Ferguson: Looking back at players who changed positions

Scott Ferguson
4/15/2013 2:46:17 PM
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The Blue Jays are experimenting with having Brett Lawrie play second base at Class 'A' Dunedin. If all goes well, Lawrie will move from third to second with the Jays and Jose Bautista will play third, at least until Jose Reyes is healthy and can return to shortstop. Lawrie has played second before in the minors and the move figures to make the Blue Jays stronger at two positions and lets them play Maicer Izturis at shortstop.

All this maneuvering made me think back to all the other players who've changed position, either out of career neccessity or to help their teams.
Pat Borders was originally a third baseman/first baseman type. However, the Jays converted him to catcher partly because they didn't think he had the power to play either of the corner positions in the Majors. Borders went on to play seven seasons with the Blue Jays, was part of three Division Championship teams, two American League Championpionships, and two World Series titles. Borders was the MVP of the 1992 World Series and caught Dave Stieb's no-hitter in Cleveland in 1990, the only one in franchise history.

Carlos Delgado went the other way. He was signed as a free agent out of Puerto Rico, ostensibly to be a catcher. The Blue Jays breifly tried him in left field before moving him permanently to first base. Delgado owns nearly every Blue Jays hitting record and with 473 homers, has more than any other play ever to come out of Puerto Rico.

Roberto Alomar, "The Greatest Blue Jay" of them all, isn't known for switching positions but part of the reason San Diego traded him to Toronto is because Robbie balked at the idea of moving from second base to shortstop.

Current Jays reliever Sergio Santos was originally a shortstop. When he landed with the White Sox, they noted his strong arm and offensive limitations and convinced him to become a reliever and utimately their closer.

Righthander Bob File, who had his brief Major league career end prematurely at age 28 due to a back injury, was originally a third baseman when the Blue Jays drafted him. But he was made into a reliever and spent much of 2001 to 2004 with the big club before moving on to St.Louis in 2005 where he was forced to retire.

Dave Stieb, in my mind still the greatest pitcher developed in the Jays organization, was originally an outfielder. The Jays saw him pitch in an emergency relief role in college and decided his outfielder days should be a thing of the past. Jack Morris was the only American League pitcher to win more games than Stieb in the 1980's.

Mark Eichhorn was a slighly different case. A starting pitching prospect with the Jays, he suffered a shoulder injury in 1982. When it became clear he would never be the same pitcher again, Eichhorn learned to throw from a sidearm, almost submarine, arm slot and became a very effective reliever. He was named American League rookie pitcher of the year in 1986.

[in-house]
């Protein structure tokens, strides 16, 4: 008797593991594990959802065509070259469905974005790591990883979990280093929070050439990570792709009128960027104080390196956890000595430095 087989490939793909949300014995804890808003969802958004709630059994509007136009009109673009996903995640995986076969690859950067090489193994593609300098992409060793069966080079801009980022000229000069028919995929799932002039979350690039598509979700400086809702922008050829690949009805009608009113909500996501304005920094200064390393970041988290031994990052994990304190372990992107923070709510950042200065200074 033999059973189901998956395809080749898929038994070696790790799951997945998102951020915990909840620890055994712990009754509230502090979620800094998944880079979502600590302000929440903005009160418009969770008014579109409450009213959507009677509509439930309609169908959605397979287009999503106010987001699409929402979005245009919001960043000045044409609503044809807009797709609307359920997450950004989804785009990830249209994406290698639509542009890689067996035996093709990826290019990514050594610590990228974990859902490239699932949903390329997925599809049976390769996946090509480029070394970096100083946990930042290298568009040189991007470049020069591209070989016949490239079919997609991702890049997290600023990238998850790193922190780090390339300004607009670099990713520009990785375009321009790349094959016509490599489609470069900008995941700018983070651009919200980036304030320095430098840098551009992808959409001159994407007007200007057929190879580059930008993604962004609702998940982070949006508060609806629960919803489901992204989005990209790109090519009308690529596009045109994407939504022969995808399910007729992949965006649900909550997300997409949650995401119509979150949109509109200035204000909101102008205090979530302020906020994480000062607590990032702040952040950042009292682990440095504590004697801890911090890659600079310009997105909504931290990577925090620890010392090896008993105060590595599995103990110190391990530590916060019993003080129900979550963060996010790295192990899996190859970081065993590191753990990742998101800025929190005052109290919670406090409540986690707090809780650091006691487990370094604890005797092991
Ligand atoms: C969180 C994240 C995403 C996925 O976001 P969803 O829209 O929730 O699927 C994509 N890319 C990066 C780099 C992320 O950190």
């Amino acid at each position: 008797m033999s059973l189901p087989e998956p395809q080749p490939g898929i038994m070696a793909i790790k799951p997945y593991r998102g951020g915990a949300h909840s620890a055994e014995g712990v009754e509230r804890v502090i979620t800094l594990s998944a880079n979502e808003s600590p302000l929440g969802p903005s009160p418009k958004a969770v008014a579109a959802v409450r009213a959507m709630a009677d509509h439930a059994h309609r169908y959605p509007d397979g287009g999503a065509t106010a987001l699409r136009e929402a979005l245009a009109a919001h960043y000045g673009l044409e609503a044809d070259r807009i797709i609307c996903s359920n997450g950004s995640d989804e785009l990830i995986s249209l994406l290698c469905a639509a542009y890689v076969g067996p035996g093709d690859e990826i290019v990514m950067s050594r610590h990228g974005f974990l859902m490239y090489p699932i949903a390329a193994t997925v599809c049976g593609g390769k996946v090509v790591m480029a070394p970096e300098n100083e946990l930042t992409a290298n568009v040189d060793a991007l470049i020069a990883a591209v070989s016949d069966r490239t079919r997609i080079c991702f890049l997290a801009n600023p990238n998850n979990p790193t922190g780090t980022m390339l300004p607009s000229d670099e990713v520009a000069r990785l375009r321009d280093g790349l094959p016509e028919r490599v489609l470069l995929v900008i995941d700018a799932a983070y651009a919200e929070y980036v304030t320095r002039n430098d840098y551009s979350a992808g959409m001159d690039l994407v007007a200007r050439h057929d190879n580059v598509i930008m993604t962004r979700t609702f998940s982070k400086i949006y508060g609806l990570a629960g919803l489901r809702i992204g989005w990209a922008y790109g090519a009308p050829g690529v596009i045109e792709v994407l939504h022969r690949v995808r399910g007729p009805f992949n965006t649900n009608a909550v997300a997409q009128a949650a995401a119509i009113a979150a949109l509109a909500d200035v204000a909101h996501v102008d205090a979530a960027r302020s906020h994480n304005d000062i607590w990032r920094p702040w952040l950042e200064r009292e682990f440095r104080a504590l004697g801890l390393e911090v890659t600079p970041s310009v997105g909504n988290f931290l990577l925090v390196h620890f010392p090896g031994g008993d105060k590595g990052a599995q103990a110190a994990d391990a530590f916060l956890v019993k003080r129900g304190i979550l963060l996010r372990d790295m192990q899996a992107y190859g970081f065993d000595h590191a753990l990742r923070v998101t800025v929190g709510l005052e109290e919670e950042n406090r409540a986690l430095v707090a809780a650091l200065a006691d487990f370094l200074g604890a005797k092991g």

There were other luminaries in the sport who changed position and thrived. Dale Murphy came up to the Braves as a catcher but had his problems defensively. He moved to left field and then centre, becoming a multiple MVP winner and a near Hall of Famer. Mike Ivie had the same kind of defensive problems behind the plate as Murphy, but put together a decent career once he started playing the infield.

Craig Biggio of the Astros was a decent catcher but became a standout when he moved to second base. Rick Ankiel of the Astros struggled mightily with his control as a pitcher in St.Louis, but reinvented himself as an
outfielder. There are countless others who made the move to help the team or advance their careers.

Back in the early 1910's, 'Smokey' Joe Wood of the Red Sox was building a Hall of Fame resume as a pitcher before injurying his thumb and then his arm and was almost forced to retire before his time. But in 1917, after almost a year and a half out of the Majors, he resurfaced in Cleveland as a pretty decent outfielder.

The great Jackie Robinson had to learn to play first base largely at the Major League level to find a spot in the strong Brooklyn Dodgers lineup.

Of course, the greatest position switch story of all-time is Babe Ruth's. A star lefthanded pitcher with the Red Sox, his hitting talents were so prodigious, the Yankees were convinced to aquire him and make the 'Babe' into a full-time outfielder.

The Blue Jays should be a strong team with Lawrie at second and Bautista at third. To their immense credit, both men have opted to do what is best for the team. For them and the organization, it's clearly all about winning this season.

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